‘Forbs’: The EU was created to serve the economic growth but now it is more of an extension of the policy platforms

9:31 12.06.2023 •

Here is a map of Europe proposed by the European Commission

The Eurozone is in a technical recession, with first quarter GDP at -0.1%. It could be worse. The Russian war in Ukraine has packed a wallop on Europe with food prices rising and energy scarcity leading to closed factories and steel mills. But the worst-case scenarios for markets never played out precisely as the bear case presumed, writes ‘Forbs’.

Inflation is coming down, but still high. Energy prices are coming down due to slowing demand, but higher than pre-Covid. For investors, the German DAX +1.2% index and the French CAC are both up 13% and 9.7%, respectively, while the Dow is up only 1% year-to-date ending June 7. Investors had their chance.

The consumer price inflation in France declined to 5.1% year-on-year in May 2023, down from 5.9% in April and better than the 5.5% consensus.

Germany’s inflation is now 6.1%, its lowest level in 12 months.

UK inflation is in decline but still high at 7.8% as of April.

Europe’s inflation rates are all higher than that of Brazil, China, India and Saudi Arabia.

Electricity prices are falling in France and Germany but are higher than they were pre-Covid by a factor of three to four, causing the drag on Eurozone GDP.

In number terms, European Union GDP is producing less value than it did in 2021. Its unemployment rate is worse than the U.S. In some countries, it is nearly double that of the U.S. rate.

Germany and Belgium’s unemployment rate is around 5.6%.

France is 7.1%. Portugal is 7.2%. Spain is now an emerging market.  

It’s unemployment rate is worse than Latin American countries at 13% as of the end of the first quarter.

The U.S. unemployment rate was 3.7% in May.

Colombia has 10% unemployment.

In a recently published report, the World Bank said there is now a “cost of living” crisis in Europe.

The war in Ukraine has significantly contributed to the crisis with refugee floods in poor states like Romania, the end of cheap gas, and the loss of Russian markets.

EU member Poland’s inflation is over 13% as of May, and unemployment is around 5%. It has been one of the country’s hardest hit by the inflow of Ukrainian migrants fleeing the war, according to the International Rescue Committee. Some 12 million refugees crossed into the Polish border since February 24, 2022 to spread throughout Europe, and 1.5 million remain in Poland.

“In terms of Europe’s outlook, I don’t see much good coming from there,” says Vlad Signorelli, head of Bretton Woods Research. “Regarding the NATO lockstep, I can’t think of any EU member country other than Hungary saying, ‘let’s stop sanctions and get this war over with’,” Signorelli says. Hungary’s leadership has been calling for this since July 2022. “Russian sanctions are not working as advertised,” Signorelli says.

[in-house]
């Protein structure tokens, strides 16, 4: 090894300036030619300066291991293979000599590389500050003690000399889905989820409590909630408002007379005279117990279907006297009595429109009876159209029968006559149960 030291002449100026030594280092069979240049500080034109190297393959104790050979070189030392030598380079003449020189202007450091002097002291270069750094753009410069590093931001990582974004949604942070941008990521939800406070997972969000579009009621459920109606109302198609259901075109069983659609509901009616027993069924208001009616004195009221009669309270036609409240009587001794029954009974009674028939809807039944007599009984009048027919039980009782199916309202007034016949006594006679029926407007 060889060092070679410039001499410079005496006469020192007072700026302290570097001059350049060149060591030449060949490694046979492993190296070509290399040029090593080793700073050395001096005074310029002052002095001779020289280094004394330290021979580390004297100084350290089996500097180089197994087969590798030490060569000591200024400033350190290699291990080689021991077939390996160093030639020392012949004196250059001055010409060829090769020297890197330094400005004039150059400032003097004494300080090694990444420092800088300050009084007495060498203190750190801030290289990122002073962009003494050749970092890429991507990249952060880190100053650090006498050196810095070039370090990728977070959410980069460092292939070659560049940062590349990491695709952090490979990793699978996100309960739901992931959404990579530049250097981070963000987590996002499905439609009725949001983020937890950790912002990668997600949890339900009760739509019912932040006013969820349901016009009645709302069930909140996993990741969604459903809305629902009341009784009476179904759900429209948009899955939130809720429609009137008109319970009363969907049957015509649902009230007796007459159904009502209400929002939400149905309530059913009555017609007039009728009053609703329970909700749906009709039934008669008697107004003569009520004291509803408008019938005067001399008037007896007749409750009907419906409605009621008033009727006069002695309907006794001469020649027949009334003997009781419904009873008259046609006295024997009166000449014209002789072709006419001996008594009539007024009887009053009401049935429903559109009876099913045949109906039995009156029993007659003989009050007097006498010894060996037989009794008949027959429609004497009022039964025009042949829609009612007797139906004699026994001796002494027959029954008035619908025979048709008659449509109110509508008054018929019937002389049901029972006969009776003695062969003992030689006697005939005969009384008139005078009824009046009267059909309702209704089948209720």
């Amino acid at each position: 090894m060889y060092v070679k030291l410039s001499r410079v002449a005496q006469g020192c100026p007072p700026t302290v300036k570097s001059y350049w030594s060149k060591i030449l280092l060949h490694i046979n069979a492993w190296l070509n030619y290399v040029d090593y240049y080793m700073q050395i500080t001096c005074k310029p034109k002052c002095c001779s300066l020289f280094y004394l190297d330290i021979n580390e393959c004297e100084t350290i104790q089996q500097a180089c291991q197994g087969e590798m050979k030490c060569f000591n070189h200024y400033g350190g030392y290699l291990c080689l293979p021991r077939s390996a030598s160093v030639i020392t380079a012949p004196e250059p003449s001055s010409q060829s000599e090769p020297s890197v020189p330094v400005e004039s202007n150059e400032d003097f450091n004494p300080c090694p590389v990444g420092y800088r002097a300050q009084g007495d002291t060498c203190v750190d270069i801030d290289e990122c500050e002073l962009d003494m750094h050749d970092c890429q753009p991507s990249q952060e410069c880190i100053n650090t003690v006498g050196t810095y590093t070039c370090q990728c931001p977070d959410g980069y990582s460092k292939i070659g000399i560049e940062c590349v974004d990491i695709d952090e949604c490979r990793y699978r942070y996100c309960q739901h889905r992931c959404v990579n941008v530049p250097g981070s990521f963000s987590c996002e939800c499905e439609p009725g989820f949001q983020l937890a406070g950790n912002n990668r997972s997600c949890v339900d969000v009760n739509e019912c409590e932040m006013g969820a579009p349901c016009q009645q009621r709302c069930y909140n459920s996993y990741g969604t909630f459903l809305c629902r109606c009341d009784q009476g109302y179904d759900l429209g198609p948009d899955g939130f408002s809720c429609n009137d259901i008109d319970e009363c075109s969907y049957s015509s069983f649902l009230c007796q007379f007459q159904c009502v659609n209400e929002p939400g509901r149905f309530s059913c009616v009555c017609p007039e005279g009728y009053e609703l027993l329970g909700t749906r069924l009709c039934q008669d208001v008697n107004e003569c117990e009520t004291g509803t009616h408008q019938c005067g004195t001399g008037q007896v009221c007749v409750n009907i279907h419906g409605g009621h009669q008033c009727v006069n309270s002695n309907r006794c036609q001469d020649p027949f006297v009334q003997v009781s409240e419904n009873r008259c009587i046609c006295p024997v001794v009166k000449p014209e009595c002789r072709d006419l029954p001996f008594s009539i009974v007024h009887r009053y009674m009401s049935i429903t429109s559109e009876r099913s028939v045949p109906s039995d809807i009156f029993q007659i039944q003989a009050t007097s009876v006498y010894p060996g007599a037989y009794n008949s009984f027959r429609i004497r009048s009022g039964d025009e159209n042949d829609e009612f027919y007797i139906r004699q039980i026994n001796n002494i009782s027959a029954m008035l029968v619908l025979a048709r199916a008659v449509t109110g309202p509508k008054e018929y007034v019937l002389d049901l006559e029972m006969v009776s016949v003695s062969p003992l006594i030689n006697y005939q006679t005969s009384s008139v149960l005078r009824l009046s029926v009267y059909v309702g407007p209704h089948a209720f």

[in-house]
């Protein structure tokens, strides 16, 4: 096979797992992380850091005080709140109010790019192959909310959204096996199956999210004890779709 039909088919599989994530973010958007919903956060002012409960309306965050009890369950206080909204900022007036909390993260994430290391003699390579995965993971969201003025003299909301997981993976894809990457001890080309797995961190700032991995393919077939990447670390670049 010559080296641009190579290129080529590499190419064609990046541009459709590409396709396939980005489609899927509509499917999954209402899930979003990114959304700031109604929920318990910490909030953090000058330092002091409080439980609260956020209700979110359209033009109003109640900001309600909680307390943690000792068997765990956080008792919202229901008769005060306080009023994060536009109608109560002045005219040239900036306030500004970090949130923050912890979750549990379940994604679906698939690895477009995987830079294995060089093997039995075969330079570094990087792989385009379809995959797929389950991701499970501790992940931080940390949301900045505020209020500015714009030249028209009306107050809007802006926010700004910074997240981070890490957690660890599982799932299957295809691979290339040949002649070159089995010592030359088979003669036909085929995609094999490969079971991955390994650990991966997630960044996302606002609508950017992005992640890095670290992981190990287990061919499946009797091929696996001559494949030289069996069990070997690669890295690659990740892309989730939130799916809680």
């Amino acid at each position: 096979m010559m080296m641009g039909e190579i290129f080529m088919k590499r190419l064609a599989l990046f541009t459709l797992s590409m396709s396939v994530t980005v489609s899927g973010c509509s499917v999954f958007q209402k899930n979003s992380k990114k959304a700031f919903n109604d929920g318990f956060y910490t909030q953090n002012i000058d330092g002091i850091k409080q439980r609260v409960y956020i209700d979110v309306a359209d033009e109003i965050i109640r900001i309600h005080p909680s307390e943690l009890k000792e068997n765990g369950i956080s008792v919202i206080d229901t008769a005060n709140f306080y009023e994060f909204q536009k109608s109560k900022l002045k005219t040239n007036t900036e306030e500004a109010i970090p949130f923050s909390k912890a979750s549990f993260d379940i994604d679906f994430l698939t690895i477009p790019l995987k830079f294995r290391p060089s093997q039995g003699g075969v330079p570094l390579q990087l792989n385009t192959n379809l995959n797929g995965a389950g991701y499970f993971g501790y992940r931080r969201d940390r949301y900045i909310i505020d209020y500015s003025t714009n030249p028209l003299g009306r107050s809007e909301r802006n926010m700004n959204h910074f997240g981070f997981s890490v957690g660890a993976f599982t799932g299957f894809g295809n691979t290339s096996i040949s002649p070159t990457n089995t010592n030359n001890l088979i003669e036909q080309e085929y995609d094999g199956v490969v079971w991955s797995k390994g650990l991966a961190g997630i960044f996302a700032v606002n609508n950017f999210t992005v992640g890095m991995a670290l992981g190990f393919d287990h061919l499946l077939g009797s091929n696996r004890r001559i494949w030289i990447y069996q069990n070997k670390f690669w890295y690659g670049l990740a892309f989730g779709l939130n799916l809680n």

German philosopher Oswald Spengler, writing in his classic takedown of Europe’s leaders titled “The Decline of the West” during World War I, said if Europe fails to build its own policy based on its citizen’s shared prosperity and economic security, risks of wars and civil unrest will ensue. Ukraine isn’t exactly in the EU, but it is part of Europe and on the EU’s doorstep. It is exacting a high price on Europe, surely more than what the war’s main cheerleader outside of Moscow – the United States – has had to pay.

As Europe’s biggest manufacturing country, Germany has taken a heavy toll from the destruction of the Nord Stream pipeline in September 2022, but also due to its own decision to stop using nearby gas and oil from Russia.

German Chancellor Olaf Scholz was booed by constituents recently, called a “war monger” as he grew increasingly angry, shaking fists and raised voice and all. He looked like a mad leader in a World War II documentary.

The Progressive Alliance of Democrats in the European Parliament held an event called "Feeding Europe in Times of Crisis" where they blamed the EU’s Green Deal strategy called “From Farm to Fork” for putting pressure on food production, and causing a spike in food prices. Some of the goals of that program include making 25% of EU agriculture organic and reducing nitrogen-based fertilizers by 20% by 2030. Incentives and a huge propaganda campaign would be needed to get people to lower animal protein consumption by at least 20% and reduce dairy consumption by around 10%.

European businesses are increasing against these climate change policies. Last year, Italy was ordered to pay UK-based oil and gas company Rockhopper more than €190 million for the Italian government’s refusal to grant an offshore oil concession in order to fight climate change.

The European Union was created mainly to serve the economic growth of the member states. But now the EU is more of an extension of the policy platforms put forth by the likes of Davos Man each year at the World Economic Forum.

Is Europe a growth story anymore? Few would say so.

The EU has been in a constant state of crisis and disarray since the 2009 PIIGS (Portugal, Italy, Ireland, Greece, Spain) crisis that centered on Greece possibly leaving the EU; then the UK actually going ahead with it and leaving in “Brexit”; then came China-style Covid restrictions and requirements; and now the Ukraine war, Forbs stresses.


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